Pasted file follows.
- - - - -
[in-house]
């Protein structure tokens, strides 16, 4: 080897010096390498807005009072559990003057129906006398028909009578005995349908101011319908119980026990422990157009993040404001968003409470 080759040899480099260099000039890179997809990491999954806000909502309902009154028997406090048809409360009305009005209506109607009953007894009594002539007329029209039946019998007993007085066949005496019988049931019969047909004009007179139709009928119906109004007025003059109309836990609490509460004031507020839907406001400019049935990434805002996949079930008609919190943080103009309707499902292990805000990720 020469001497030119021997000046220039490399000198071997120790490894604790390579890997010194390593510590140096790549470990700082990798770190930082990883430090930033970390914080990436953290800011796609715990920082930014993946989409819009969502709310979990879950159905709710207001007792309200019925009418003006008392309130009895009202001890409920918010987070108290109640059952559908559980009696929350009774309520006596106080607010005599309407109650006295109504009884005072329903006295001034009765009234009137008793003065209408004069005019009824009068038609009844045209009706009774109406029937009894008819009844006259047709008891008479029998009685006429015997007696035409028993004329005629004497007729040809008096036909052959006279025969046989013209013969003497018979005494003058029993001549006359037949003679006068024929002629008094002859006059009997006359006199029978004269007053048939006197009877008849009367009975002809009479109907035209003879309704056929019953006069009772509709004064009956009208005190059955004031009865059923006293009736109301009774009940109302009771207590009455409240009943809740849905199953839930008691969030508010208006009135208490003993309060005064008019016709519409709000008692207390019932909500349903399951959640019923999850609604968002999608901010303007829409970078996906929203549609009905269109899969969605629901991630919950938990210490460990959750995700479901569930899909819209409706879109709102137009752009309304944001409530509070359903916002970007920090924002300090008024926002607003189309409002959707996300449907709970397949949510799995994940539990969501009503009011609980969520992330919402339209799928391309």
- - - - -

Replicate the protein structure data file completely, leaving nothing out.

[in-house]
């Protein structure tokens, strides 16, 4: 080897010096390498807005009072559990003057129906006398028909009578005995349908101011319908119980026990422990157009993040404001968003409470 080759040899480099260099000039890179997809990491999954806000909502309902009154028997406090048809409360009305009005209506109607009953007894009594002539007329029209039946019998007993007085066949005496019988049931019969047909004009007179139709009928119906109004007025003059109309836990609490509460004031507020839907406001400019049935990434805002996949079930008609919190943080103009309707499902292990805000990720 020469001497030119021997000046220039490399000198071997120790490894604790390579890997010194390593510590140096790549470990700082990798770190930082990883430090930033970390914080990436953290800011796609715990920082930014993946989409819009969502709310979990879950159905709710207001007792309200019925009418003006008392309130009895009202001890409920918010987070108290109640059952559908559980009696929350009774309520006596106080607010005599309407109650006295109504009884005072329903006295001034009765009234009137008793003065209408004069005019009824009068038609009844045209009706009774109406029937009894008819009844006259047709008891008479029998009685006429015997007696035409028993004329005629004497007729040809008096036909052959006279025969046989013209013969003497018979005494003058029993001549006359037949003679006068024929002629008094002859006059009997006359006199029978004269007053048939006197009877008849009367009975002809009479109907035209003879309704056929019953006069009772509709004064009956009208005190059955004031009865059923006293009736109301009774009940109302009771207590009455409240009943809740849905199953839930008691969030508010208006009135208490003993309060005064008019016709519409709000008692207390019932909500349903399951959640019923999850609604968002999608901010303007829409970078996906929203549609009905269109899969969605629901991630919950938990210490460990959750995700479901569930899909819209409706879109709102137009752009309304944001409530509070359903916002970007920090924002300090008024926002607003189309409002959707996300449907709970397949949510799995994940539990969501009503009011609980969520992330919402339209799928391309």